IT’S very easy to react negatively to reports that parents are changing the endings of traditional fairytales because they’re either “inappropriate” or too scary.

Generations of us who have brought up our families on Sleeping Beauty, The Ugly Duckling, Little Red Riding Hood etc don’t think twice about sharing them with today’s young children. But, I do see that there’s another point of view.

Perhaps it’s fair enough to believe that someone being kissed without their consent (the Prince waking Sleeping Beauty) sends out the wrong message today, when we actively encourage youngsters to respect their bodies and be in charge of themselves.

Even the argument about encouraging “body-shaming” in the story of The Ugly Duckling makes a reasonable point. We tell youngsters that it’s wrong to talk about another’s weight in a nasty way and make them feel uncomfortable about it and in this enduring story looks definitely matter.

There’s no sense in mixing messages when you’re trying to do your best to bring up your children. Keeping the principles clear and simple in everything is what works.

Then why does the latest research, carried out by musicMagpie among 2,000 parents make me feel uneasy? They asked parents if they changed the classic plots so beloved of previous generations to avoid upsetting children or to be in line with current thinking. They found that a quarter of parents asked did.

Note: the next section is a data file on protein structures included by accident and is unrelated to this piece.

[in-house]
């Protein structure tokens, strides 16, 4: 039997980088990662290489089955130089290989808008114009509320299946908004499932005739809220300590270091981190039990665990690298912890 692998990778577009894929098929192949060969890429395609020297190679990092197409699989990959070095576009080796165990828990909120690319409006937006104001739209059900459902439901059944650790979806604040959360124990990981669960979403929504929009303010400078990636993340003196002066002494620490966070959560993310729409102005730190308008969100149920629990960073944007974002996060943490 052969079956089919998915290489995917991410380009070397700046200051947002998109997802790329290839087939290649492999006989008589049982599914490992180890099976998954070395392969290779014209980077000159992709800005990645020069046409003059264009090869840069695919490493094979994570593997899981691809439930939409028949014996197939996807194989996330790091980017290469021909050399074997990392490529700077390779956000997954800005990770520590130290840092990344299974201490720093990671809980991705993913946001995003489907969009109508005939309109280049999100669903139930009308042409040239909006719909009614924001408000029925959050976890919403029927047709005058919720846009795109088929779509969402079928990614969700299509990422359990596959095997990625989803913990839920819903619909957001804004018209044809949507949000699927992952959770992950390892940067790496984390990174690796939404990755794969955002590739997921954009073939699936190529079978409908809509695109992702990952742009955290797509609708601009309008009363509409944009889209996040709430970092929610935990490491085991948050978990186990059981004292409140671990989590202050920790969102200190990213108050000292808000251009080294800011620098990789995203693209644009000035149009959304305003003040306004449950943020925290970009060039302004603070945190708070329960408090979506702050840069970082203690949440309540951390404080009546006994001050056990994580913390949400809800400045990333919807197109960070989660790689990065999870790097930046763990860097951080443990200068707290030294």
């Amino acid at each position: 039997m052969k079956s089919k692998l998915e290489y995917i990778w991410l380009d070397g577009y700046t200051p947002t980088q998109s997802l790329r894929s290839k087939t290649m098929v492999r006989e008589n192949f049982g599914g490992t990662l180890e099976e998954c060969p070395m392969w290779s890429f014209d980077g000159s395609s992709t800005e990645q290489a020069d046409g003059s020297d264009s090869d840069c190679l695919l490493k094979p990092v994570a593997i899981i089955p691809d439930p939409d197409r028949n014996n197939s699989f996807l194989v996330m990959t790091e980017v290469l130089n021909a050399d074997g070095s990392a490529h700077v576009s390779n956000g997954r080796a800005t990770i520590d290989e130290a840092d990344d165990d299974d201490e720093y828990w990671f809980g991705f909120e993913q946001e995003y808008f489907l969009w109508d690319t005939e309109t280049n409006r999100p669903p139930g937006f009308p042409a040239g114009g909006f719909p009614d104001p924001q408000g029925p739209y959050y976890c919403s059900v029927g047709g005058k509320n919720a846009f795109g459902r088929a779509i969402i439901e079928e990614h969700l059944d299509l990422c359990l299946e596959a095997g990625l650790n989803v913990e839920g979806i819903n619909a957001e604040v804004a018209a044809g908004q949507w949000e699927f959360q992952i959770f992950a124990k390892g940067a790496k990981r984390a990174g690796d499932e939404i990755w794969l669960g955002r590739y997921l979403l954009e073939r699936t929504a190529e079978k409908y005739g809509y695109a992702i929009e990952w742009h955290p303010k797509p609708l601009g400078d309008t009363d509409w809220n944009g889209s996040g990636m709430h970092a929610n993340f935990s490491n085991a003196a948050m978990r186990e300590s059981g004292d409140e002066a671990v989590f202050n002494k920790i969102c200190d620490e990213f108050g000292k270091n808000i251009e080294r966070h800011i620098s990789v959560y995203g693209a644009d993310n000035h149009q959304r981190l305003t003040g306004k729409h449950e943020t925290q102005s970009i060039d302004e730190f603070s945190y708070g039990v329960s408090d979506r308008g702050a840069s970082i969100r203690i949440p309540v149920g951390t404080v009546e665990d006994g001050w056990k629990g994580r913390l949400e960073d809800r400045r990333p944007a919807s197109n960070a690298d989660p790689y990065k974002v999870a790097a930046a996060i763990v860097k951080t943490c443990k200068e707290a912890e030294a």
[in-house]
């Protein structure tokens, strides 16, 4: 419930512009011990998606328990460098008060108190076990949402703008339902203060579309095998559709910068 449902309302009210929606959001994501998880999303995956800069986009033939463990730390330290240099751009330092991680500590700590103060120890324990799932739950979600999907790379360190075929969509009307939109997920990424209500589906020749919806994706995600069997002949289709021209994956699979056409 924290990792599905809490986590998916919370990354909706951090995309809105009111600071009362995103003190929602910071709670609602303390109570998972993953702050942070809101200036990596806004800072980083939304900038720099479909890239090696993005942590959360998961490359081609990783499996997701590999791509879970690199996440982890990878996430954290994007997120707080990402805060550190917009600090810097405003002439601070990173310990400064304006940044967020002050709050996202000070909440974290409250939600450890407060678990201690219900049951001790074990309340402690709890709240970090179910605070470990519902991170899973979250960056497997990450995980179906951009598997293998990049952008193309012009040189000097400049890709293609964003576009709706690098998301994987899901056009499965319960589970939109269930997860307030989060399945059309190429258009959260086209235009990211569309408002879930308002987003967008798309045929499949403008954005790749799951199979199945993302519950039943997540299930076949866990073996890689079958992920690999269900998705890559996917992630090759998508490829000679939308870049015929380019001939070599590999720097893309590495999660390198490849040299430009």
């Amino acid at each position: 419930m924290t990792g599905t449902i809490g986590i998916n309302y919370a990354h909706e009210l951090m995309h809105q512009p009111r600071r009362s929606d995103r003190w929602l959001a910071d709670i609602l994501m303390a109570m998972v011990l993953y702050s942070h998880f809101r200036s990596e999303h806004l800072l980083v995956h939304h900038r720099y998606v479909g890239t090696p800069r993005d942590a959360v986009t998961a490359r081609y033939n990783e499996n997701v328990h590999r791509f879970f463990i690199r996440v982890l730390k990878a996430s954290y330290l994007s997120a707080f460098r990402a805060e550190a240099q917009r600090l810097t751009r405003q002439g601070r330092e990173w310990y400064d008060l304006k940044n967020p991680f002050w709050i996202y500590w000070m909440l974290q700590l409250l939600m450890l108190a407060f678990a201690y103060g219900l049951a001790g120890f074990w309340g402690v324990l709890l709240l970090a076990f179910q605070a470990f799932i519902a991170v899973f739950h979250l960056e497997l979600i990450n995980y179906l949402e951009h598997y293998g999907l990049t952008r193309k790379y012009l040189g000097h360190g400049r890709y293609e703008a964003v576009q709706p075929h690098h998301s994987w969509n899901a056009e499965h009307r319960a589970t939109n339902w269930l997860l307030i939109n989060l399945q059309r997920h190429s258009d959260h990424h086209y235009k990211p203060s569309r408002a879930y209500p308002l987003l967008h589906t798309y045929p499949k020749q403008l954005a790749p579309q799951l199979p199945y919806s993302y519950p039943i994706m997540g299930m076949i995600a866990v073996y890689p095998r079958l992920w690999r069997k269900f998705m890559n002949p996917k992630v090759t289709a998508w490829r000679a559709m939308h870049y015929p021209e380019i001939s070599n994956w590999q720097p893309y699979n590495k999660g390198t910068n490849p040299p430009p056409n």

Now, these parents are being labelled “snowflakes” and promoting political correctness – even if both seem a bit harsh.

I think what worries people like me is that, while these are plainly caring parents wanting to raise children in the best way they can and not wanting to threaten them or their self-respect, they are also sanitising life-lessons that might actually be useful.

While fairytales specialise in the happy ever after, there are often baddies who don’t triumph and glitches among the uplifting themes that reflect life’s ups and downs. Some fairytales can be viewed as clever mirrors on possible life scenarios, not literally but figuratively.

Children can, and have for decades, learned from these simple fairytales. Usually the main lesson has been that if you don’t treat others well you won’t be treated well yourself. It’s not a bad daily mantra and there are other realistic messages.

Tidy up the details to fit in with current philosophy by all means, but let’s keep the main positive themes going somehow.